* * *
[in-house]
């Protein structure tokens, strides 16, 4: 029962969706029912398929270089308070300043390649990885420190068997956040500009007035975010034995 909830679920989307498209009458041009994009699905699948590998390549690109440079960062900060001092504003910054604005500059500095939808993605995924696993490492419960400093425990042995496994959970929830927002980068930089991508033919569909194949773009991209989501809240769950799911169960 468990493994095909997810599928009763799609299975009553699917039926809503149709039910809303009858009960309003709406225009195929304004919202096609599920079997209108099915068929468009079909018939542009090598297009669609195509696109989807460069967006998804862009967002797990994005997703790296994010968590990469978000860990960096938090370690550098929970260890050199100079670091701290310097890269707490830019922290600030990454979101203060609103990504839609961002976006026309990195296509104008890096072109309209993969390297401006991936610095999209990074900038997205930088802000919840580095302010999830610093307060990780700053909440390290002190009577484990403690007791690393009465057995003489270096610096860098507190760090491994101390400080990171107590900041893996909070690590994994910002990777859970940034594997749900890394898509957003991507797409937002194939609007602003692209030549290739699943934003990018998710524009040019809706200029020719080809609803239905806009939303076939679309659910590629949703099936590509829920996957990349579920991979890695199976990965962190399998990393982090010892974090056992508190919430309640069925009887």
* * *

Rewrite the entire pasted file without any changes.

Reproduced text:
[in-house]
């Protein structure tokens, strides 16, 4: 029962969706029912398929270089308070300043390649990885420190068997956040500009007035975010034995 909830679920989307498209009458041009994009699905699948590998390549690109440079960062900060001092504003910054604005500059500095939808993605995924696993490492419960400093425990042995496994959970929830927002980068930089991508033919569909194949773009991209989501809240769950799911169960 468990493994095909997810599928009763799609299975009553699917039926809503149709039910809303009858009960309003709406225009195929304004919202096609599920079997209108099915068929468009079909018939542009090598297009669609195509696109989807460069967006998804862009967002797990994005997703790296994010968590990469978000860990960096938090370690550098929970260890050199100079670091701290310097890269707490830019922290600030990454979101203060609103990504839609961002976006026309990195296509104008890096072109309209993969390297401006991936610095999209990074900038997205930088802000919840580095302010999830610093307060990780700053909440390290002190009577484990403690007791690393009465057995003489270096610096860098507190760090491994101390400080990171107590900041893996909070690590994994910002990777859970940034594997749900890394898509957003991507797409937002194939609007602003692209030549290739699943934003990018998710524009040019809706200029020719080809609803239905806009939303076939679309659910590629949703099936590509829920996957990349579920991979890695199976990965962190399998990393982090010892974090056992508190919430309640069925009887």